IV Conclusion


Christopher J. Einolf and Jacqueline Butcher

This book provided an extensive examination of an under researched phenomenon, volunteering in the countries of the global South. While the chapters varied widely in their geographical and conceptual scope, certain common themes connect them. The chapter authors struggled with defining and measuring volunteering and analyzed how volunteering in the global South was affected by the more powerful global North. They discussed the use of volunteers in development and the relationship between volunteers and the state. This conclusion summarizes their arguments in each of these four thematic areas and concludes with a discussion of promising areas for future research.

Defining and Measuring Volunteering

In the introduction to this book, we considered the definition of volunteering at length and adopted two standard definitions that we wanted all of the authors to use. This attempt did not succeed, as volunteering varies too much from country to country for any one standard definition to fit. The different conceptions of the nature of volunteering make the measurement of volunteering difficult and comparisons across nations problematic.

The two commonly accepted definitions of volunteering used in this book are that of the United Nations Volunteers (UNV) and that of the International Labour

C.J. Einolf (*)

School of Public Service, DePaul University, Chicago, IL, USA e-mail: This email address is being protected from spam bots, you need Javascript enabled to view it

J. Butcher

Centro de Investigation y Estudios sobre Sociedad Civil, A.C. CIESC, Tecnologico de Monterrey, Mexico City Campus, Mexico e-mail: This email address is being protected from spam bots, you need Javascript enabled to view it

© Springer International Publishing Switzerland 2017

J. Butcher, C.J. Einolf (eds.), Perspectives on Volunteering, Nonprofit and Civil Society Studies, DOI 10.1007/978-3-319-39899-0_14

Organization (ILO). The UNV (2001) defines volunteering as an activity undertaken voluntarily, “not primarily for financial reward,” and mainly “to benefit someone other than the volunteer.” The ILO (2010) defines volunteering similarly as “unpaid non-compulsory work: that is, time individuals give without pay to activities performed either through an organization or directly for others outside their own household or related family members.” The only difference between the two definitions is that the ILO defines volunteering more narrowly as “work,” not just an “activity,” and as benefiting “others outside their own household,” rather than just any person other than the volunteer.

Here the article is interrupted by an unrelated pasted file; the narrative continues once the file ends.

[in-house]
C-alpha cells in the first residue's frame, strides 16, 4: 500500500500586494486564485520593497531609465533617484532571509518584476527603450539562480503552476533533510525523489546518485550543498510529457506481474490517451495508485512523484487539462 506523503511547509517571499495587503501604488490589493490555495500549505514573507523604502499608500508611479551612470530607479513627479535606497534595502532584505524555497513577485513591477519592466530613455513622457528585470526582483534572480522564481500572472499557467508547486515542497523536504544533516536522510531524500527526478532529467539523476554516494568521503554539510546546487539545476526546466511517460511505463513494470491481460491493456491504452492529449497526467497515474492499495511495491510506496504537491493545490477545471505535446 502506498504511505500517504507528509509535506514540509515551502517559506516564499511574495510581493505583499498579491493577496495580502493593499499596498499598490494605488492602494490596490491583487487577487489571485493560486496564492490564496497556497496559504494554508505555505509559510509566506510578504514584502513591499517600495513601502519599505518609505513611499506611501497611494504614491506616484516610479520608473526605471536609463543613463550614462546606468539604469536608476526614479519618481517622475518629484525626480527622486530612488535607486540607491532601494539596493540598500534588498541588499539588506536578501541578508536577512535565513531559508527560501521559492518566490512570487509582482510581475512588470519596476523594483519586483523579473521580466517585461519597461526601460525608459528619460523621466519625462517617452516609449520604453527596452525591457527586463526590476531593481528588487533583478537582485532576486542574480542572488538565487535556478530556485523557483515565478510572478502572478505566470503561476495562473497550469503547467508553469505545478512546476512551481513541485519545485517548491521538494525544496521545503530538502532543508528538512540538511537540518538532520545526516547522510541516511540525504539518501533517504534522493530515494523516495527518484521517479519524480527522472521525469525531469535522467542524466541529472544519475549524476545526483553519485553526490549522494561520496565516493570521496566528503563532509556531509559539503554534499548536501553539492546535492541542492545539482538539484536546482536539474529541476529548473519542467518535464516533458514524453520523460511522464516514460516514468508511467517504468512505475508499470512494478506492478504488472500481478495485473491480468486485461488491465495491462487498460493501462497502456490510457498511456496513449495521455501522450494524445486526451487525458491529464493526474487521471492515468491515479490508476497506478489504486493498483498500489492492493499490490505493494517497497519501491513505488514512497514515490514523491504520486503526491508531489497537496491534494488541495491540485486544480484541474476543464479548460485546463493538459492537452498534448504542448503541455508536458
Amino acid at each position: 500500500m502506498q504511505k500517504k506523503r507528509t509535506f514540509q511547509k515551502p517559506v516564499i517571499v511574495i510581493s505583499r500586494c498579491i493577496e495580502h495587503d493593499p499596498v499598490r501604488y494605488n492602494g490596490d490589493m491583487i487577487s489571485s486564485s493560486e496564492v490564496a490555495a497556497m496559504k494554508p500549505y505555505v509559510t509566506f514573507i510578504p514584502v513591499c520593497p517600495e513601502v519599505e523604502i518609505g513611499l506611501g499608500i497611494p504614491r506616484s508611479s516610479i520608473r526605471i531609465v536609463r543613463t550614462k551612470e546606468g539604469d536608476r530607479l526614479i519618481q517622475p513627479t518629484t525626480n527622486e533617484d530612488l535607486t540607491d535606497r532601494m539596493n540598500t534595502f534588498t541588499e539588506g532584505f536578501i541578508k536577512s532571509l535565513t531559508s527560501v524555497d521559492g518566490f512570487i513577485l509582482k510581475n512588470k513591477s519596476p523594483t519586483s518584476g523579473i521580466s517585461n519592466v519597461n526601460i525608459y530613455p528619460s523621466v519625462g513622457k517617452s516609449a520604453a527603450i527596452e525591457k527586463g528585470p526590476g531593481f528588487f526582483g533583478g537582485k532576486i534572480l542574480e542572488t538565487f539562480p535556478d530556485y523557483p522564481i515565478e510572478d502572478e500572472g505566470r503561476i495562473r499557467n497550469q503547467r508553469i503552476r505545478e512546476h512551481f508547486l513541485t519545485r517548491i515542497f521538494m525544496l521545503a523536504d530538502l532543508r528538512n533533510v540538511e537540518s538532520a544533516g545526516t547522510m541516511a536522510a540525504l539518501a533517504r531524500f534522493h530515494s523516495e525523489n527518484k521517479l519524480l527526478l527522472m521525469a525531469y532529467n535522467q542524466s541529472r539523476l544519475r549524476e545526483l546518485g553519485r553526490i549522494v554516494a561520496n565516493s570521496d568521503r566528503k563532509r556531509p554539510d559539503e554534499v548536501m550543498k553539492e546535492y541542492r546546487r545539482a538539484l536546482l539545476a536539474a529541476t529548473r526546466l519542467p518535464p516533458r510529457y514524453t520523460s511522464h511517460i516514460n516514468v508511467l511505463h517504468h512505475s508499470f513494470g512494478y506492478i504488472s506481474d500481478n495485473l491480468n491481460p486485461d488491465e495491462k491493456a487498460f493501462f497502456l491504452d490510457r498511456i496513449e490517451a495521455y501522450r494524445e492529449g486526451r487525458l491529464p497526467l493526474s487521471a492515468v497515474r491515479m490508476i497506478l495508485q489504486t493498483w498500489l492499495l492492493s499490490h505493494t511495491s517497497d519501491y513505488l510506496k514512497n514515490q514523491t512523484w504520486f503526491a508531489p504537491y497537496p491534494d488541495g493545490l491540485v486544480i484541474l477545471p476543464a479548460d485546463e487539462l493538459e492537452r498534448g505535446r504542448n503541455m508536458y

The UNV and ILO definitions of volunteering are broad and meant to be inclusive, but volunteering is such a multifaceted concept that the definition of volunteering varies across countries and contexts. Many authors grappled with these issues, particularly the use of other terms to describe certain types of volunteering and the issue of remuneration. Roitter argues that Latin Americans have other names for many types of volunteering—expressions of reciprocity, being a good neighbor, and political activism—that cause them to resist including these activities in answers to survey questions about volunteering.

The issue of whether volunteering can be paid is more contested in the global South. Both the ILO and UNV definitions allow for small stipends, but many forms of volunteering in the global South are classified as volunteering despite the presence of payment that goes beyond a token level. Such volunteer work includes that of Northern volunteers who volunteer in the South and receive stipends from governments and nonprofits. Unlike in developed countries, in developing countries volunteers are more likely to come from the poorer classes, and stipends become an important motivation and even a necessity for survival. As relatively wealthy Northern volunteers sometimes receive stipends while volunteering in a poor country, the generally poorer Southern volunteers can hardly be blamed for wanting a stipend. Stipends make recruitment easier and assure volunteers’ financial viability, but stipends cause new problems of their own. While Patel (2009; cited in Delany and Perold) argues that objections to paying stipends reflect the views of volunteering in the global North and ignore the realities of life in the global South, the scholars and people cited in this book indicate that citizens of the global South themselves criticize stipends. A recent report of the International Federation of Red Cross and Red Crescent Societies (Hazeldine & Baillie Smith, 2015) indicates that residents of the global South have widely varying views on the desirability of stipends, and the report itself does not make any one recommendation for whether volunteers should receive stipends, calling instead for a balanced approach that will vary according to local context.